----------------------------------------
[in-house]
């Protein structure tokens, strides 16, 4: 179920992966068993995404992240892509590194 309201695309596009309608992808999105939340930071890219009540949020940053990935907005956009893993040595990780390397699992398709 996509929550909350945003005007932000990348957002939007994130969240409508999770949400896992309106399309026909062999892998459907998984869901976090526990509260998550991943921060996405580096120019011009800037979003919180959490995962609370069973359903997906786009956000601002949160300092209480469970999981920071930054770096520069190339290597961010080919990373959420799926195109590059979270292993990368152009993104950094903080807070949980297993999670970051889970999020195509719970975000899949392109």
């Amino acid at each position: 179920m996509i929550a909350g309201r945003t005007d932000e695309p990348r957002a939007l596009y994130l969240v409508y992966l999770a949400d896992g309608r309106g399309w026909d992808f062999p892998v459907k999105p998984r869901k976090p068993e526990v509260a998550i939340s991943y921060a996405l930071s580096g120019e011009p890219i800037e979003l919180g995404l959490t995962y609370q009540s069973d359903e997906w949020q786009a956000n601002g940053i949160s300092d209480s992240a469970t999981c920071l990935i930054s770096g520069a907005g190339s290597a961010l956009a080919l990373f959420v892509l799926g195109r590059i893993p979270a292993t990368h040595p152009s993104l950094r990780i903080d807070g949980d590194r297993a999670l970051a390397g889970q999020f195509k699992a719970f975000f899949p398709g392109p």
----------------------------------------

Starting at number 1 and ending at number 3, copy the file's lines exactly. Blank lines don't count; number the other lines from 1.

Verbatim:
[in-house]
């Protein structure tokens, strides 16, 4: 179920992966068993995404992240892509590194 309201695309596009309608992808999105939340930071890219009540949020940053990935907005956009893993040595990780390397699992398709 996509929550909350945003005007932000990348957002939007994130969240409508999770949400896992309106399309026909062999892998459907998984869901976090526990509260998550991943921060996405580096120019011009800037979003919180959490995962609370069973359903997906786009956000601002949160300092209480469970999981920071930054770096520069190339290597961010080919990373959420799926195109590059979270292993990368152009993104950094903080807070949980297993999670970051889970999020195509719970975000899949392109």
């Amino acid at each position: 179920m996509i929550a909350g309201r945003t005007d932000e695309p990348r957002a939007l596009y994130l969240v409508y992966l999770a949400d896992g309608r309106g399309w026909d992808f062999p892998v459907k999105p998984r869901k976090p068993e526990v509260a998550i939340s991943y921060a996405l930071s580096g120019e011009p890219i800037e979003l919180g995404l959490t995962y609370q009540s069973d359903e997906w949020q786009a956000n601002g940053i949160s300092d209480s992240a469970t999981c920071l990935i930054s770096g520069a907005g190339s290597a961010l956009a080919l990373f959420v892509l799926g195109r590059i893993p979270a292993t990368h040595p152009s993104l950094r990780i903080d807070g949980d590194r297993a999670l970051a390397g889970q999020f195509k699992a719970f975000f899949p398709g392109p």